Send to

Choose Destination
Curr Biol. 1996 Oct 1;6(10):1337-9.

A quick, direct method that can differentiate expressed mitochondrial genes from their nuclear pseudogenes.

Author information

Department of Biological Sciences, University at Albany, State University of New York 12222, USA.


Direct sequencing of mitochondrial DNA (mtDNA) following amplification using the polymerase chain reaction (PCR) has found widespread use in population genetic and phylogenetic research over the past few years. Recently, nuclear copies of mitochondrial genes have been reported in diverse eukaryotic species, often confounding such research (reviewed in [2,3]). Under certain circumstances, nuclear pseudogenes can be amplified more efficiently than the intended mtDNA target, even when using as template mtDNA that has been purified by gradient centrifugation. If the transfer of the gene copy to the nucleus happened recently, it can be difficult-if not impossible-to identify the legitimate mitochondrial sequence. Here, we present a simple method that can identify expressed mitochondrial genes, using the cytochrome b gene of the particularly problematical proboscis monkey as an example. Because mtDNA is transcribed and processed into polyadenylated mRNAs reverse transcription coupled to PCR can be used to amplify the expressed mitochondrial version. This method produced an unambiguous sequence for the proboscis monkey mitochondrial cytochrome b gene; in contrast, traditional DNA-based PCR methods produced ambiguous sequence, because many nuclear pseudogenes were present. Phylogenetic analysis of the cytochrome b gene suggests that the proboscis monkey groups with the Asian langurs, rather than forming a sister taxon to all Asian and African colobines as was previously suggested. Reverse transcriptase-coupled PCR should be applicable to many other cases of nuclear transfer of mtDNA, including those involving ribosomal genes.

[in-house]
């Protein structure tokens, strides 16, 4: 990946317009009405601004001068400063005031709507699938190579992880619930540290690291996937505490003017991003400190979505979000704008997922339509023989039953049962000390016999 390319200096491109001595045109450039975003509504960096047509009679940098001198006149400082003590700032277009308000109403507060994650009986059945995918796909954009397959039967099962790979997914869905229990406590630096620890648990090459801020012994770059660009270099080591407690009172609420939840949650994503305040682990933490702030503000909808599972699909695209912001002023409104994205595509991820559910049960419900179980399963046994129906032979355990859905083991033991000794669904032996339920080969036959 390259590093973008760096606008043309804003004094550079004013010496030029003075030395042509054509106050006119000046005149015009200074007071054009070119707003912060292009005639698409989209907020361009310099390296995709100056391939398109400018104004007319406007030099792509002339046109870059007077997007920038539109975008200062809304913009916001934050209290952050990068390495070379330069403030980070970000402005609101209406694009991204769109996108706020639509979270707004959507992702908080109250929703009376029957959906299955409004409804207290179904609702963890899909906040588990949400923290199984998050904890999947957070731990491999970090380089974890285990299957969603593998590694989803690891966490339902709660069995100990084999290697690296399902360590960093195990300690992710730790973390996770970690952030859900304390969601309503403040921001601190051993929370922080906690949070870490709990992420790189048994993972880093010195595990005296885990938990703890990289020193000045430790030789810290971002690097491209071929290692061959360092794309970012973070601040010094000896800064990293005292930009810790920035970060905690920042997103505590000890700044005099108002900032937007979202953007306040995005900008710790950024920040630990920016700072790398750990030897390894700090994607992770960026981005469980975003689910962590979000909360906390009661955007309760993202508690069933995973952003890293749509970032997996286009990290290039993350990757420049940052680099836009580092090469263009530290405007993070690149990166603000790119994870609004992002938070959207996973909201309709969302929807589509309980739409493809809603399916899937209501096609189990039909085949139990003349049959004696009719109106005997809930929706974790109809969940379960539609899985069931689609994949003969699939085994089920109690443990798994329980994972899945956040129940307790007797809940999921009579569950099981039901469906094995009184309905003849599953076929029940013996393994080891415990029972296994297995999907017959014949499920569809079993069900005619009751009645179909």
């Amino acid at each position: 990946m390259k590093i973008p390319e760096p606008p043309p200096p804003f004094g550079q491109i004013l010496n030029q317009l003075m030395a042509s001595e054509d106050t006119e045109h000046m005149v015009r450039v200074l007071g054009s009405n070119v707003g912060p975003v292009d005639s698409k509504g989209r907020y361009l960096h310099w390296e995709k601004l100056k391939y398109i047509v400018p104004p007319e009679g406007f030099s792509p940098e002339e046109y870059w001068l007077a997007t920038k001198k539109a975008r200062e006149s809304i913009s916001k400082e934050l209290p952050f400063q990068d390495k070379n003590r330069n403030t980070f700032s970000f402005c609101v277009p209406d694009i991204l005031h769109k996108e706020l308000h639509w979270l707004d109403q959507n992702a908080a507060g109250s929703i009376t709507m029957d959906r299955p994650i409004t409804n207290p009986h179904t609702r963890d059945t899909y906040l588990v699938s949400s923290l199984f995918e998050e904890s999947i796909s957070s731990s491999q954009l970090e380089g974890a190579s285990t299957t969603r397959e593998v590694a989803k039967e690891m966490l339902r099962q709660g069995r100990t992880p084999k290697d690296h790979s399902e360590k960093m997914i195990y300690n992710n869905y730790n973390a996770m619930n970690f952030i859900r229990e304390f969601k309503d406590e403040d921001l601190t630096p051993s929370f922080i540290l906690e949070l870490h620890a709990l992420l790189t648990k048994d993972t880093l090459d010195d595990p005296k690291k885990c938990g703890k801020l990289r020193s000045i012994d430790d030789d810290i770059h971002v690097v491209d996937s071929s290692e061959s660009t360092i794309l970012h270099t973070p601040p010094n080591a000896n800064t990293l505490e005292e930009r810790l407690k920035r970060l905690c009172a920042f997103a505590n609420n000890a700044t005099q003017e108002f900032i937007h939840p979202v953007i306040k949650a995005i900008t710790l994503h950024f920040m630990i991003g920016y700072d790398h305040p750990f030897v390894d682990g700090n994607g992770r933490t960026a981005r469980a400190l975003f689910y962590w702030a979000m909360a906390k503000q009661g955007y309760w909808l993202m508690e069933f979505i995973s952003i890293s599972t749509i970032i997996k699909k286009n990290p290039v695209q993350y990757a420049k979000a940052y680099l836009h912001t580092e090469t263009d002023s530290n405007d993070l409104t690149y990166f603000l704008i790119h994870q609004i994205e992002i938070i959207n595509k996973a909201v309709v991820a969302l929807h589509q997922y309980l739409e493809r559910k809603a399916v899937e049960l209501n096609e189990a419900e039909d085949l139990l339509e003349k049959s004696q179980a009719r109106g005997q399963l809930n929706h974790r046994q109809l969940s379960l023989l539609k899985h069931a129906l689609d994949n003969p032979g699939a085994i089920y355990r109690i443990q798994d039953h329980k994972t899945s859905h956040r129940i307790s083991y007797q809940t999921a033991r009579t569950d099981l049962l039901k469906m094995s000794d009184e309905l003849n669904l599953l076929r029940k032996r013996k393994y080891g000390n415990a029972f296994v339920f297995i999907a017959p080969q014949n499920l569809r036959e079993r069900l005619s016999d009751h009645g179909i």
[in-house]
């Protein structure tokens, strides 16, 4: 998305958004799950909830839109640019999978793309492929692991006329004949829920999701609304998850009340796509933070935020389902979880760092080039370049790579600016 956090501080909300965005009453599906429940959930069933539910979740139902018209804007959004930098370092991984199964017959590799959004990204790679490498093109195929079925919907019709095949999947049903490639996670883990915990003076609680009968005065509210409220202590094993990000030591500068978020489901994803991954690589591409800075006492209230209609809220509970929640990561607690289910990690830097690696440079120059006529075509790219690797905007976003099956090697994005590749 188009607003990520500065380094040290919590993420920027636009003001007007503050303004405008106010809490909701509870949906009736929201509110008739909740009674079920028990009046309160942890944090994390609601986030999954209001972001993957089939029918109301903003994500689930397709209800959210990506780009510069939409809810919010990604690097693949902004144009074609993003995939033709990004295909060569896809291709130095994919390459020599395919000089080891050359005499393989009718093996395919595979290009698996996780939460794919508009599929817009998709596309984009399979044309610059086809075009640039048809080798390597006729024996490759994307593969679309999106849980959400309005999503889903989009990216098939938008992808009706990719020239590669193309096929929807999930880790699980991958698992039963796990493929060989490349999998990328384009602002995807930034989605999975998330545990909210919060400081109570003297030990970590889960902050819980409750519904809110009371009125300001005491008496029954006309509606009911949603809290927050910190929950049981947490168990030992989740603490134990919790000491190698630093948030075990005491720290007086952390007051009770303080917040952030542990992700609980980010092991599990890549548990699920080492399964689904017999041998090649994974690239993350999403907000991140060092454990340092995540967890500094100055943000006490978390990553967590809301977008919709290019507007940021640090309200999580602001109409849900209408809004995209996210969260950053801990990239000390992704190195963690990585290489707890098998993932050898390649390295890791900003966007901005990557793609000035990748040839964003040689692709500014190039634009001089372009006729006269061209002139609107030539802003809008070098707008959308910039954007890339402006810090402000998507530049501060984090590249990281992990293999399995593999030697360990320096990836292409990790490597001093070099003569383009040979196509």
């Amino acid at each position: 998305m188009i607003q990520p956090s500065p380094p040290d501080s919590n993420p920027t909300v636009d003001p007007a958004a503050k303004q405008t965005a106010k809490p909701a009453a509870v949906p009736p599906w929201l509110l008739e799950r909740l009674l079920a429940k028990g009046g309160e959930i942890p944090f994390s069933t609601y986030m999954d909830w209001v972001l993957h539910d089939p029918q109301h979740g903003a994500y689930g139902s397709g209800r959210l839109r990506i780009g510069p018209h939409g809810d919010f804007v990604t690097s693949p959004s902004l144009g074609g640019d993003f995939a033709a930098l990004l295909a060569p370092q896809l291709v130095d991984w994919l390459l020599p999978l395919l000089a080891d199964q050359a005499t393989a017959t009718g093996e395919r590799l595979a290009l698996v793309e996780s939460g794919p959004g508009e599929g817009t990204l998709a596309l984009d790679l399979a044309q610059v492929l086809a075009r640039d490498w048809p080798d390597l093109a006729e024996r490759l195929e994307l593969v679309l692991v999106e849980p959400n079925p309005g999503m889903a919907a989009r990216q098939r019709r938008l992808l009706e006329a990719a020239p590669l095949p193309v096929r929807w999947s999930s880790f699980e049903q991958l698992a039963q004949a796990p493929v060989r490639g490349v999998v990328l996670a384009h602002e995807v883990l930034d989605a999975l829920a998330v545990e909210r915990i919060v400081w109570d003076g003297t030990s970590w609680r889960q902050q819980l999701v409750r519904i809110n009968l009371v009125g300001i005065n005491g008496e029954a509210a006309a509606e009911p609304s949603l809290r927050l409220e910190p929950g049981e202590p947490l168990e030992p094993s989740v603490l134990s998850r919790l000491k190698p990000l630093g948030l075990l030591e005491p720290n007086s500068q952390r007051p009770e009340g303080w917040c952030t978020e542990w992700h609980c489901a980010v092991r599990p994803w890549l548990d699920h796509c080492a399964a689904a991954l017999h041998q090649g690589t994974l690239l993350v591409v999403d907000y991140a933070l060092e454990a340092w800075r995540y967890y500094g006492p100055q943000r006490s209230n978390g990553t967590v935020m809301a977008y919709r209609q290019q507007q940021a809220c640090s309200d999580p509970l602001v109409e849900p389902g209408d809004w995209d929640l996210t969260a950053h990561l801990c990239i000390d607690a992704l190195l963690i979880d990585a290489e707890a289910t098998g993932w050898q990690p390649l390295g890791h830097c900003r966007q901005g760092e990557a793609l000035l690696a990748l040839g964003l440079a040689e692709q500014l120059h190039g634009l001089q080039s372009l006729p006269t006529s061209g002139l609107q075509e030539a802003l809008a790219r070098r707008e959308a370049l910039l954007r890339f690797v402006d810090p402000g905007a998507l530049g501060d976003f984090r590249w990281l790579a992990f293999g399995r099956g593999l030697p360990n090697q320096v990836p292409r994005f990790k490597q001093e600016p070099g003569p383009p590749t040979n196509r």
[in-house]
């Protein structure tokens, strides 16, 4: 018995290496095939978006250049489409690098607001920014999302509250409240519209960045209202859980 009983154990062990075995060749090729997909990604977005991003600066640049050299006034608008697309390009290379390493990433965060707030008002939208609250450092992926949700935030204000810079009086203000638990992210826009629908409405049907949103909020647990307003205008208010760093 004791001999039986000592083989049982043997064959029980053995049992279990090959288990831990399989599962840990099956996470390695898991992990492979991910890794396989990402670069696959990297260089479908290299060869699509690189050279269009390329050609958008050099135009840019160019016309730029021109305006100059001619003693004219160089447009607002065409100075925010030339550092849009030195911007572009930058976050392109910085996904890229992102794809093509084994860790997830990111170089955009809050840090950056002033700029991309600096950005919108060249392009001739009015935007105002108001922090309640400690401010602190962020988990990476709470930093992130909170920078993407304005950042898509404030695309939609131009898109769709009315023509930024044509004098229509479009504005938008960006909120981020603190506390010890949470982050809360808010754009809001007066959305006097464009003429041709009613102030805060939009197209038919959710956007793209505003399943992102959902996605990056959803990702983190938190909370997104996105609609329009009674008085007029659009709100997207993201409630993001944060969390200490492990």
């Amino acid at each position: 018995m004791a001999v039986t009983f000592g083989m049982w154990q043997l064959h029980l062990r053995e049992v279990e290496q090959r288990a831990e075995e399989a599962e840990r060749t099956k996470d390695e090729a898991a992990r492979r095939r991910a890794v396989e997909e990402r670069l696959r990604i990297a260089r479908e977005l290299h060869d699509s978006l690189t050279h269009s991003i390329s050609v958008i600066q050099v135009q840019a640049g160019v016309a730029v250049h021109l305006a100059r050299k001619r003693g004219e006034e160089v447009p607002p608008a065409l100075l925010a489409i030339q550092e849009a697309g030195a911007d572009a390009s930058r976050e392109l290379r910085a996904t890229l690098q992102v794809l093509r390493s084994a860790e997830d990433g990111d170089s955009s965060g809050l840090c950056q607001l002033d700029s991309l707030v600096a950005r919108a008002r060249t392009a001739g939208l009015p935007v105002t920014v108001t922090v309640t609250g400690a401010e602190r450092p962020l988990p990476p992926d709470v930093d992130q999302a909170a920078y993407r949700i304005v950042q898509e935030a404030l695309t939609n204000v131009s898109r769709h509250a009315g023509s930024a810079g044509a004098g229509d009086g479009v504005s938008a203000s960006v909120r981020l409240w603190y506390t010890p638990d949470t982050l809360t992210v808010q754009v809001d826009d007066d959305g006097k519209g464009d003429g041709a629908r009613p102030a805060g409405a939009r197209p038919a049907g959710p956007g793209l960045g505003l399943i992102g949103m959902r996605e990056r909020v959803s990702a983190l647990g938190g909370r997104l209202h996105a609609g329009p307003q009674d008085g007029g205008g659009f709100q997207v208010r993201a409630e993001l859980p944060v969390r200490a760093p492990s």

[Indexed for MEDLINE]
Free full text

Supplemental Content

Full text links

Icon for Elsevier Science
Loading ...
Support Center